Penalised Maximum Likelihood Simultaneous Longitudinal PET Image Reconstruction with Difference‐Image Priors

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Many clinical contexts require the acquisition of multiple positron emission tomography (PET) scans of a single subject, for example to observe and quantify changes in functional behaviour in tumours after treatment in oncology. Typically, the datasets from each of these scans are reconstructed individually, without exploiting the similarities between them. We have recently shown that sharing information between longitudinal PET datasets by penalising voxel‐wise differences during image reconstruction can improve reconstructed images by reducing background noise and increasing the contrast‐to‐noise ratio of high activity lesions. Here we present two additional novel longitudinal difference‐image priors and evaluate their performance using 2D simulation studies and a 3D real dataset case study.

We have previously proposed a simultaneous difference‐image‐based penalised maximum likelihood (PML) longitudinal image reconstruction method that encourages sparse difference images (DS‐PML), and in this work we propose two further novel prior terms. The priors are designed to encourage longitudinal images with corresponding differences which have i) low entropy (DE‐PML), and ii) high sparsity in their spatial gradients (DTV‐PML). These two new priors and the originally proposed longitudinal prior were applied to 2D simulated treatment response [18F]fluorodeoxyglucose (FDG) brain tumour datasets and compared to standard maximum likelihood expectation‐maximisation (MLEM) reconstructions. These 2D simulation studies explored the effects of penalty strengths, tumour behaviour, and inter‐scan coupling on reconstructed images. Finally, a real two‐scan longitudinal data series acquired from a head and neck cancer patient was reconstructed with the proposed methods and the results compared to standard reconstruction methods.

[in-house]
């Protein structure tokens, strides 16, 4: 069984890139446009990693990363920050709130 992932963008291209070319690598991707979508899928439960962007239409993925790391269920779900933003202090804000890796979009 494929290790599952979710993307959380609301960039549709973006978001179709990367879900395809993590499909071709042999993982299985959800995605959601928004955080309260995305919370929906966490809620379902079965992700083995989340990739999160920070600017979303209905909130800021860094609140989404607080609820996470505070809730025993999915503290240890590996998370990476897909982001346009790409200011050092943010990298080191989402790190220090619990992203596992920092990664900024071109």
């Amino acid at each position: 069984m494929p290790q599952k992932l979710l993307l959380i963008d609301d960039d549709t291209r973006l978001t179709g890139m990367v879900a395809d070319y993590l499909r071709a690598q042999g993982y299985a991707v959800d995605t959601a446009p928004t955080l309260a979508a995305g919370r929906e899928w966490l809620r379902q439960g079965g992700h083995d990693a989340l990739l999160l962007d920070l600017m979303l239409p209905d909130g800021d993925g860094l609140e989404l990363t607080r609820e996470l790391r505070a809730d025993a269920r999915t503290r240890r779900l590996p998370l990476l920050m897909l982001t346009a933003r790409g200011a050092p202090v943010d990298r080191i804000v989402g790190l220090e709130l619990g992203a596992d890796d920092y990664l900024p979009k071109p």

Using any of the three priors with an appropriate penalty strength produced images with noise levels equivalent to those seen when using standard reconstructions with increased counts levels. In tumour regions each method produces subtly different results in terms of preservation of tumour quantification and reconstruction root mean‐squared error (RMSE). In particular, in the two‐scan simulations, the DE‐PML method produced tumour means in close agreement with MLEM reconstructions, while the DTV‐PML method produced the lowest errors due to noise reduction within the tumour. Across a range of tumour responses and different numbers of scans, similar results were observed, with DTV‐PML producing the lowest errors of the three priors and DE‐PML producing the lowest bias. Similar improvements were observed in the reconstructions of the real longitudinal datasets, although imperfect alignment of the two PET images resulted in additional changes in the difference image that affected the performance of the proposed methods.

Reconstruction of longitudinal datasets by penalising difference images between pairs of scans from a data series allows for noise reduction in all reconstructed images. An appropriate choice of penalty term and penalty strength allows for this noise reduction to be achieved while maintaining reconstruction performance in regions of change, either in terms of quantification of mean intensity via DE‐PML, or in terms of tumour RMSE via DTV‐PML. Overall, improving the image quality of longitudinal datasets via simultaneous reconstruction has the potential to improve upon currently used methods, allow dose reduction, or reduce scan time while maintaining image quality at current levels.
Original languageEnglish
JournalMedical Physics
Early online date26 Apr 2018
Publication statusE-pub ahead of print - 26 Apr 2018


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